View Full Version : Unpredictable Polamalu Will Challenge Cowboys

12-06-2008, 09:35 AM
Rob Phillips
December 5, 2008 5:33 PM

IRVING, Texas - There's no trouble spotting Pittsburgh Steelers safety Troy Polamalu on the football field. Just look for the curly locks bunching beneath his helmet - a tribute to his Samoan heritage.

Knowing exactly where he'll line up Sunday at Heinz Field (3:15 p.m. CST) - or better yet, where he'll end up once the ball is snapped - is an entirely different task.

Polamalu, a four-time Pro Bowl selection, is the long-haired anchor of Pittsburgh's wicked defense. He also might be the envy of every defensive player in the National Football League - past or present - because of the freedom he's afforded by Steelers defensive coordinator Dick LeBeau.

"I'm so jealous when I watch him," said former safety Darren Woodson, the Cowboys' all-time leading tackler (1,350) who won three Super Bowls in 13 seasons with the team. "He's free most of the time. He doesn't really have a whole lot of coverage responsibilities. Every once in a while he'll cover a tight end.

"But I look at that situation and say, 'I'm covering the slot receiver on third down with my back to the quarterback,' I'd be in the Hall of Fame right now if I had that gig."

Woodson meant so much to the Cowboys' defense because of his coverage skills at the safety position. Polamalu has them, too, and there's a good chance Sunday he'll be in the slot from time to time covering Cowboys tight end Jason Witten or maybe even wide receiver Terrell Owens.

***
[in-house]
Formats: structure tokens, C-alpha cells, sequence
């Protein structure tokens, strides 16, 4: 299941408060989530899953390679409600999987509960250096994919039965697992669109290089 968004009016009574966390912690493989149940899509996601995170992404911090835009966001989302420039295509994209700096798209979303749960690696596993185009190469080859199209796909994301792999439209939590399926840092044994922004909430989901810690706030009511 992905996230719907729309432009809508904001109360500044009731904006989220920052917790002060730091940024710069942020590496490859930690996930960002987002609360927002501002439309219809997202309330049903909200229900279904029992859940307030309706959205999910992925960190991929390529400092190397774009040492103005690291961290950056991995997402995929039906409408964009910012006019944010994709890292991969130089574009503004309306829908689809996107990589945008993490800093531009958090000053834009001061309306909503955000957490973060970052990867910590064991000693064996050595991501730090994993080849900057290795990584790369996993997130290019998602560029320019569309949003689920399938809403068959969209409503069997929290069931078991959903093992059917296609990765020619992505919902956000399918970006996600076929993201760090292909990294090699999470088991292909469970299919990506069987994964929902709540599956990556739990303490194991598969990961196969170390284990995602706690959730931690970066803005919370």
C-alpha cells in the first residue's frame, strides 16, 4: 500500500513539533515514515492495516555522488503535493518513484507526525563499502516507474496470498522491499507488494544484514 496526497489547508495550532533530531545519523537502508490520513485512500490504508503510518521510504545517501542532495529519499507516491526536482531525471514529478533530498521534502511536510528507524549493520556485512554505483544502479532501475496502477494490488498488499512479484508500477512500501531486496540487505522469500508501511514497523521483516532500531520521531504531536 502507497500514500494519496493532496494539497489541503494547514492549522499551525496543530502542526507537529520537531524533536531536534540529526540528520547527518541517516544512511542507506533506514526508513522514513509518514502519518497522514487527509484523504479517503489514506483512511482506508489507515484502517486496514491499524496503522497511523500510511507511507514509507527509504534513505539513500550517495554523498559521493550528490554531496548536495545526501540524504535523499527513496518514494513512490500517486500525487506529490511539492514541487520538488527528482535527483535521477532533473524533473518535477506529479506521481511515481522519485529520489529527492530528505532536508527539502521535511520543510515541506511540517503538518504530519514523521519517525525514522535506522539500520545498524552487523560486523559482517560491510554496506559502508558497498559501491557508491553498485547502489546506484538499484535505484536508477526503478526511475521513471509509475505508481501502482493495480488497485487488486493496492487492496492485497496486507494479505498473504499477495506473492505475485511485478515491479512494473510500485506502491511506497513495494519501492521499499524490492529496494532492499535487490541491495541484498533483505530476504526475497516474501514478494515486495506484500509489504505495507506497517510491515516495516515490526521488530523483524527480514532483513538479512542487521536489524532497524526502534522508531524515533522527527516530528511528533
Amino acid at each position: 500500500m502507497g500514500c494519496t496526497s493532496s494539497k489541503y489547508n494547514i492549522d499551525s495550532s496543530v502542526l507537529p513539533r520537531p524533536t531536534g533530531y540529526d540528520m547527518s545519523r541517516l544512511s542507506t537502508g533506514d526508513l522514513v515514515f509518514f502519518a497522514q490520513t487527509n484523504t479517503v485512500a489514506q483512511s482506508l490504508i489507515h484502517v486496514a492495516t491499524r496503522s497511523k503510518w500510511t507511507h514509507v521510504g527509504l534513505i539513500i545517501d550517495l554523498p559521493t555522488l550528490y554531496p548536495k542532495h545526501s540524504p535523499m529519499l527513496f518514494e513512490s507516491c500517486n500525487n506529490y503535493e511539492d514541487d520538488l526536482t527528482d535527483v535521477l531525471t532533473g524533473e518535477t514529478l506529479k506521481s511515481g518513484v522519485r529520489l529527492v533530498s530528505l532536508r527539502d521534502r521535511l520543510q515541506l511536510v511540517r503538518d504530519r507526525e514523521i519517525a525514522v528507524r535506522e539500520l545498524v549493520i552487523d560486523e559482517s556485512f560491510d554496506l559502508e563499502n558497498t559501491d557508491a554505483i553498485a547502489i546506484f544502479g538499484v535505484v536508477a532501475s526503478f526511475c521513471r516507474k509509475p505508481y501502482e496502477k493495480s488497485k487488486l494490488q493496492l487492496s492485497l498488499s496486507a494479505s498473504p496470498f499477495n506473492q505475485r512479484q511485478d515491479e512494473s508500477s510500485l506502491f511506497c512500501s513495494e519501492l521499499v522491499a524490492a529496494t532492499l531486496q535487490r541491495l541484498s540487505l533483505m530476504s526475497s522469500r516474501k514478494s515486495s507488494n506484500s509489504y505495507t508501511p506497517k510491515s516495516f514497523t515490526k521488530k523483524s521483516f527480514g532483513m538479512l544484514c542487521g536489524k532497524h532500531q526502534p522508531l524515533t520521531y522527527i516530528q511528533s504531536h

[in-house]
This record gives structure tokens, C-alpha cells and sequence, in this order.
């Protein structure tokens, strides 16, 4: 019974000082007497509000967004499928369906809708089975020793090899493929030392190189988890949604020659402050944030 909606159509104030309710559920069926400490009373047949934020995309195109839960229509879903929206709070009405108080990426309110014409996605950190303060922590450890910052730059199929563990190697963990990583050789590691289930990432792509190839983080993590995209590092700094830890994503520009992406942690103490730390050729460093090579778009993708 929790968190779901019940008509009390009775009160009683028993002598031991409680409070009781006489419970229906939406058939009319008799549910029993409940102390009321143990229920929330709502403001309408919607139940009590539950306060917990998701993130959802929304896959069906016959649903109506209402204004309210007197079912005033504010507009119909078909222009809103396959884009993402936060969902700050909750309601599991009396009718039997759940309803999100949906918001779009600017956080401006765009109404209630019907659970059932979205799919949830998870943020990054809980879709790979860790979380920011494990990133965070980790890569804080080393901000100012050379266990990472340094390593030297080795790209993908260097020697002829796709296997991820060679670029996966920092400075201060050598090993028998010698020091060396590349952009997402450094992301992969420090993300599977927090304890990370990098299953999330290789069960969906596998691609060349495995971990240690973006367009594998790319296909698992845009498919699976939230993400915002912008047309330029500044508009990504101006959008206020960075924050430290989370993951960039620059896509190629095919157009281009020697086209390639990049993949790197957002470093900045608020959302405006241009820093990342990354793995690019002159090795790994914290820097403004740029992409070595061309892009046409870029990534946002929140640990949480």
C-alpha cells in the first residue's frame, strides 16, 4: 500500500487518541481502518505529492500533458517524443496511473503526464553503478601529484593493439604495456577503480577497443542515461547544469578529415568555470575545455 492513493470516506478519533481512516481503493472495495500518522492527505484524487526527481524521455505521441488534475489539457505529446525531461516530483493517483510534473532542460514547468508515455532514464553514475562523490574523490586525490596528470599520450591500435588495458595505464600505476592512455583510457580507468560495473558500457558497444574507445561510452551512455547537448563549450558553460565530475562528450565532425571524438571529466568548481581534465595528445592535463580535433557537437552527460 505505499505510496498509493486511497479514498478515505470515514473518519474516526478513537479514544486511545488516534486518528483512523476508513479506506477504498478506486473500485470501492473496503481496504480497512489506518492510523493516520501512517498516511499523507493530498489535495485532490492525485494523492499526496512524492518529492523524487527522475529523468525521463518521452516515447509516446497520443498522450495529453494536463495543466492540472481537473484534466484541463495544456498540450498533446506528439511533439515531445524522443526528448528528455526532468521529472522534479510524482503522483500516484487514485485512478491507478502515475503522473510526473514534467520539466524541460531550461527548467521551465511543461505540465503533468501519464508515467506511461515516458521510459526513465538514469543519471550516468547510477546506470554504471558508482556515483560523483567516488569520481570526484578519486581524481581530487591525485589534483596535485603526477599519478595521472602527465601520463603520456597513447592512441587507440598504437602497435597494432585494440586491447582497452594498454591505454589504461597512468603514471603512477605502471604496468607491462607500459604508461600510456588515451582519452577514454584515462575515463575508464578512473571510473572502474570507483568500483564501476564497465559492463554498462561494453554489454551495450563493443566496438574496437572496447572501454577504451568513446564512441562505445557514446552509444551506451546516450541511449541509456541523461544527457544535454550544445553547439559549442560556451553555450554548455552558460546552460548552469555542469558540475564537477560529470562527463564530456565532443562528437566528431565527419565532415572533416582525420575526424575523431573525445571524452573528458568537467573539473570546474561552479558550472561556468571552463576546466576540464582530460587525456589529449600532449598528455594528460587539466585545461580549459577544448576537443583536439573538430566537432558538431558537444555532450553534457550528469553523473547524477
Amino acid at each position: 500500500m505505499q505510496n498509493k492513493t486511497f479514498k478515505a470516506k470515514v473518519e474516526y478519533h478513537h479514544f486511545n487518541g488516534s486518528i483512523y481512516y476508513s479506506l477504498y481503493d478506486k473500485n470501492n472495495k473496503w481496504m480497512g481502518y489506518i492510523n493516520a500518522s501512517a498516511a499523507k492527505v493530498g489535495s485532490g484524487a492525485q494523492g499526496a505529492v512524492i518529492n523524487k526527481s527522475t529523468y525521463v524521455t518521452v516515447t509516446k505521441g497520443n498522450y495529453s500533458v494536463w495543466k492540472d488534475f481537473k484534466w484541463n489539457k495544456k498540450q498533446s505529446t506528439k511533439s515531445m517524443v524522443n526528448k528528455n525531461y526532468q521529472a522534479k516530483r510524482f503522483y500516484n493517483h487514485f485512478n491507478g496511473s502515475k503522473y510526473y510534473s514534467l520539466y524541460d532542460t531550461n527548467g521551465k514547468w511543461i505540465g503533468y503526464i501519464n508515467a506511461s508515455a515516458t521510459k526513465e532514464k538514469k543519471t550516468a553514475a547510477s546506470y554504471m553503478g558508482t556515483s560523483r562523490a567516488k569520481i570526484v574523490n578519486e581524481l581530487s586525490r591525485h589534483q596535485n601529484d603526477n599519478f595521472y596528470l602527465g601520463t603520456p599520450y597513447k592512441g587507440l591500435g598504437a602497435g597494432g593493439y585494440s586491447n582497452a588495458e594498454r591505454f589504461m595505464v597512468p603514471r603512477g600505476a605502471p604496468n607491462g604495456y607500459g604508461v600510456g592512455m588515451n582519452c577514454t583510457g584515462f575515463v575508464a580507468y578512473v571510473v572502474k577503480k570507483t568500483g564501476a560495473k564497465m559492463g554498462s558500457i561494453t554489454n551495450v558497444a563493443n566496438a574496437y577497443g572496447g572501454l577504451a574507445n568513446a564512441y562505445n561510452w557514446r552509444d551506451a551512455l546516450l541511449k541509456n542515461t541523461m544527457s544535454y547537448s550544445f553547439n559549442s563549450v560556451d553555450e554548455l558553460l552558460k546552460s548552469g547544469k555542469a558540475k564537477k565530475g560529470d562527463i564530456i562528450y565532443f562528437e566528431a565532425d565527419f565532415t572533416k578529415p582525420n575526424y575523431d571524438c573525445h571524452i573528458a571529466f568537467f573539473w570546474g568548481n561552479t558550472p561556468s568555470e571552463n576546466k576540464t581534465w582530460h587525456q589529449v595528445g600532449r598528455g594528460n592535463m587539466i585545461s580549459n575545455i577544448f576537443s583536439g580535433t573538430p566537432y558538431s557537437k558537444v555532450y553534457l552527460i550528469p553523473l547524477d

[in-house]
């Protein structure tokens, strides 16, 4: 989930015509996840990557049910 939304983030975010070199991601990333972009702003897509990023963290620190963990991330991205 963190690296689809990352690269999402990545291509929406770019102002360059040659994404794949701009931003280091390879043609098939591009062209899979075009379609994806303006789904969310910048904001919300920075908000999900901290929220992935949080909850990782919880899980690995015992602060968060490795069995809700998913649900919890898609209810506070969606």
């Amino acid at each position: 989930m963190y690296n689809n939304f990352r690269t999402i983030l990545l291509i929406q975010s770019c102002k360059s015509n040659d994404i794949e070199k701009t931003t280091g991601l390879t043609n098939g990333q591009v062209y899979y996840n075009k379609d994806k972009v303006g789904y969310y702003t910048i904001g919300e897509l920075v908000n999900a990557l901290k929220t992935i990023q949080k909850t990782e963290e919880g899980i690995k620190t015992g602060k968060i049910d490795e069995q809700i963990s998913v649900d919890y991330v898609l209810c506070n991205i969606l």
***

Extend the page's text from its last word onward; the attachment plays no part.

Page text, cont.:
But Polamalu also embodies the unpredictable nature of the Steelers' defense, which has an NFL-high 42 sacks and is on pace to become the first group since the 1991 Philadelphia Eagles to lead the league in all three major defensive categories: rush defense (71.2 avg.), pass defense (238.0 avg.) and total defense (238.0 avg.).

On one play, he's locked into coverage. On the next, he's bringing a blitz - probably from a different spot than the last time he rushed the quarterback.

"I haven't seen that since Pop Warner," Cowboys inside linebacker Bradie James said of Polamalu's "unorthodox" job. "He has range. They pretty much tell him to line up wherever he wants and get to his spot, and that's what he does. That's what makes him the player he is.

"Some players have to sit there and try to get a pre-snap read, but he plays on the run and he does it well."

Polamalu has used his range and anticipation to tally nine pass breakups and six interceptions this season, the most by a Pittsburgh defender since Rod Woodson in 1996. The Steelers have come to rely heavily on his playmaking skills - they're 12-3 all-time in games he's intercepted a pass.

Some of Polamalu's free will can be credited to the Steelers' formidable front seven, whose production takes pressure off cornerbacks Ike Taylor and Deshea Townsend. Polamalu, in turn, gets to chase both quarterbacks and receivers.

Cowboys quarterback Tony Romo realizes he'll have to identify Polamalu on every series. The Steelers rested the sixth-year veteran's calf injury on Wednesday and Thursday, but he had full participation on Friday and is expected to start.

"He definitely has great instincts," Romo said. "He has a great feel of the game. I tell guys sometimes when you watch him, he does a great job with his mannerisms. He almost has like a basketball player's hesitation - and then bam, he'll blitz. Or he'll be pretending like it and then he'll drop.

"He does a great job of understanding people's tendency to feel something or see it or react and he knows what people are going to do. I think that's just a smart player."